Monday, June 2, 2014

Judy Garland: Over The Rainbow (1939)




Judy Garland and her signature song, "Over the Rainbow" from the American movie, The Wizard of Oz. Here are some background notes from Wikipedia on a song that the American Film Institute has ranked as the greatest movie song of all time on its list of "AFI's 100 Years...100 Songs."
"Over the Rainbow" (often referred to as "Somewhere Over the Rainbow") is a classic Academy Award-winning ballad, with music by Harold Arlen and lyrics by E.Y. Harburg.[1] It was written for the 1939 movie The Wizard of Oz, and was sung by actress Judy Garland in her starring role as Dorothy Gale.[1] Over time, it would become Garland's signature song.

About five minutes into the film, Dorothy sings the song after failing to get her aunt and uncle to listen to her relate an unpleasant incident involving her dog, Toto, and the town spinster, Miss Gulch. Dorothy's Aunt Em tells her to "find yourself a place where you won't get into any trouble." This prompts Dorothy to walk off by herself, musing to Toto, "'Some place where there isn't any trouble.' Do you suppose there is such a place, Toto? There must be. It's not a place you can get to by a boat, or a train. It's far, far away. Behind the moon, beyond the rain..." at which point she begins singing.
The song, written by two Jewish artists, has a certain Jewish sensibility that speaks of the times and place it was written. In an essay on his site, Simcha Jacobovici writes:
The fantasies of immigrant Jews wanting to be “real” Americans were popularized not only by Hollywood producers – there were also the Broadway and Tin Pan Alley Jews. It is no accident, for example, that the greatest Christmas songs of all time were written by Jews. For example, “Rudolph, the Red-Nosed Reindeer” was written by Johnny Marks and “White Christmas” was penned by a Jewish liturgical singer’s (cantor) son, Irving Berlin. But perhaps the most poignant song emerging out of the mass exodus from Europe was “Somewhere Over the Rainbow”. The lyrics were written by Yip Harburg.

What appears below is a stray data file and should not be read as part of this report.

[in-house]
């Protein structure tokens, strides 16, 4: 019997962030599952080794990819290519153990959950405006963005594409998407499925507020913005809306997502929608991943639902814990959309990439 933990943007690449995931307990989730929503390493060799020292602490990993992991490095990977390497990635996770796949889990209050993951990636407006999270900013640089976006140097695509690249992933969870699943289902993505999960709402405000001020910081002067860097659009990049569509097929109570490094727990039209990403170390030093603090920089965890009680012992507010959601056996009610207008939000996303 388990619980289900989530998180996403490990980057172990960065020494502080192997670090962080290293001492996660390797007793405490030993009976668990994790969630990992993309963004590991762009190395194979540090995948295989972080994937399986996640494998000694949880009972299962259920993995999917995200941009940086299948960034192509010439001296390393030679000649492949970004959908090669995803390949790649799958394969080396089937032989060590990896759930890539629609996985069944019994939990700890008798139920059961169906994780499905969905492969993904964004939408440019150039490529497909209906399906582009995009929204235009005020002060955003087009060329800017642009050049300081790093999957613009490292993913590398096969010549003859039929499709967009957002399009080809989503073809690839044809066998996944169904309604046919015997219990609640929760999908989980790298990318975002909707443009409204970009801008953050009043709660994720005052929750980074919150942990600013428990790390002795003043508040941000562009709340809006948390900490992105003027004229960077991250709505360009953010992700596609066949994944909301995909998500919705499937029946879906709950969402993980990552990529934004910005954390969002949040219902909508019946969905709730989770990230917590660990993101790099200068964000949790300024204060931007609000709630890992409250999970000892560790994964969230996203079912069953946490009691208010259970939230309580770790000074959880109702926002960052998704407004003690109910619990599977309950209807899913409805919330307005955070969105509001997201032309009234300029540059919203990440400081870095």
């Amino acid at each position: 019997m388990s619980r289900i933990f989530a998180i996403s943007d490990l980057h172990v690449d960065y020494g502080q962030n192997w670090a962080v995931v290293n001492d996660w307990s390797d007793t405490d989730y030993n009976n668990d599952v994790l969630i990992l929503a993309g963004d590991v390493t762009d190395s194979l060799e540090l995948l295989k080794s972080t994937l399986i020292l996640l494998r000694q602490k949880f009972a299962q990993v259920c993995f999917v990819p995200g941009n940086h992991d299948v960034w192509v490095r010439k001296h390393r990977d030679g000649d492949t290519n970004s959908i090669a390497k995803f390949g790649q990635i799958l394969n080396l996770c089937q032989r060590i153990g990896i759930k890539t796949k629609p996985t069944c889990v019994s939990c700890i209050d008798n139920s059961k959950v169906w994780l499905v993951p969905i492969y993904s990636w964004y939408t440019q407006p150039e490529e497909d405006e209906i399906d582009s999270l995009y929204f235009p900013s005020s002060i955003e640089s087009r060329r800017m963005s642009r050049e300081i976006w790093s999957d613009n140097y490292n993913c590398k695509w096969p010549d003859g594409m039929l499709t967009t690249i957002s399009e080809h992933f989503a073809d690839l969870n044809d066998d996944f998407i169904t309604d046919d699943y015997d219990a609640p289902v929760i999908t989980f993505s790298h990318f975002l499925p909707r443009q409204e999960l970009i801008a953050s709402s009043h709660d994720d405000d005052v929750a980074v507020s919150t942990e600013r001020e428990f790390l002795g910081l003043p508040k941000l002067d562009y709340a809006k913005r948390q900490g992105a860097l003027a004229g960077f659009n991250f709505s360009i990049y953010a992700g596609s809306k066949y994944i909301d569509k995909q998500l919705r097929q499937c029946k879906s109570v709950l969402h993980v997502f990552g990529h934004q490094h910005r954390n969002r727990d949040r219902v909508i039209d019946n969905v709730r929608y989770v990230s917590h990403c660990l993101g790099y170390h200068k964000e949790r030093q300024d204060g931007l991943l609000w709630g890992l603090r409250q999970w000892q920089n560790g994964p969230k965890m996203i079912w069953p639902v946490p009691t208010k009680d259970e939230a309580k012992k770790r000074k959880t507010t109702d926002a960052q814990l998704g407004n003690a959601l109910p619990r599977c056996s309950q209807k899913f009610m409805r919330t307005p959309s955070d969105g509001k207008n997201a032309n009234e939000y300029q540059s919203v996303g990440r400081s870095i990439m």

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He was the youngest of four children born to Russian Jewish immigrants. His real name was Isidore Hochberg and he grew up in a Yiddish speaking, Orthodox Jewish home in New York. The music was written by Harold Arlen, a cantor’s son. His real name was Hyman Arluck and his parents were from Lithuania. Together, Hochberg and Arluck wrote “Somewhere Over the Rainbow”, which was voted the 20th century’s number one song by the Recording Industry Association of America (RIAA) and the National Endowment for the Arts (NEA). In writing it, the two men reached deep into their immigrant Jewish consciousness – framed by the pogroms of the past and the Holocaust about to happen – and wrote an unforgettable melody set to near prophetic words. Read the lyrics in their Jewish context and suddenly the words are no longer about wizards and Oz, but about Jewish survival.
For many Jewish immigrants Oz was America with all its promises and hope for a new life free from hate and from old traditions; and for others it was Israel with its promises of rebirth and return to a land the Jews could (once again) make their own. In both lands the Jews prospered, because both offered a level of freedom and opportunity not evident in the lands from which they left.

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Somewhere Over the Rainbow
by Harold Arlen & E.Y. Harburg

Somewhere over the rainbow
Way up high,
There's a land that I heard of
Once in a lullaby.

Somewhere over the rainbow
Skies are blue,
And the dreams that you dare to dream
Really do come true.

Someday I'll wish upon a star
And wake up where the clouds are far
Behind me.
Where troubles melt like lemon drops
Away above the chimney tops
That's where you'll find me.

Somewhere over the rainbow
Bluebirds fly.
Birds fly over the rainbow.
Why then, oh why can't I?

If happy little bluebirds fly
Beyond the rainbow
Why, oh why can't I?

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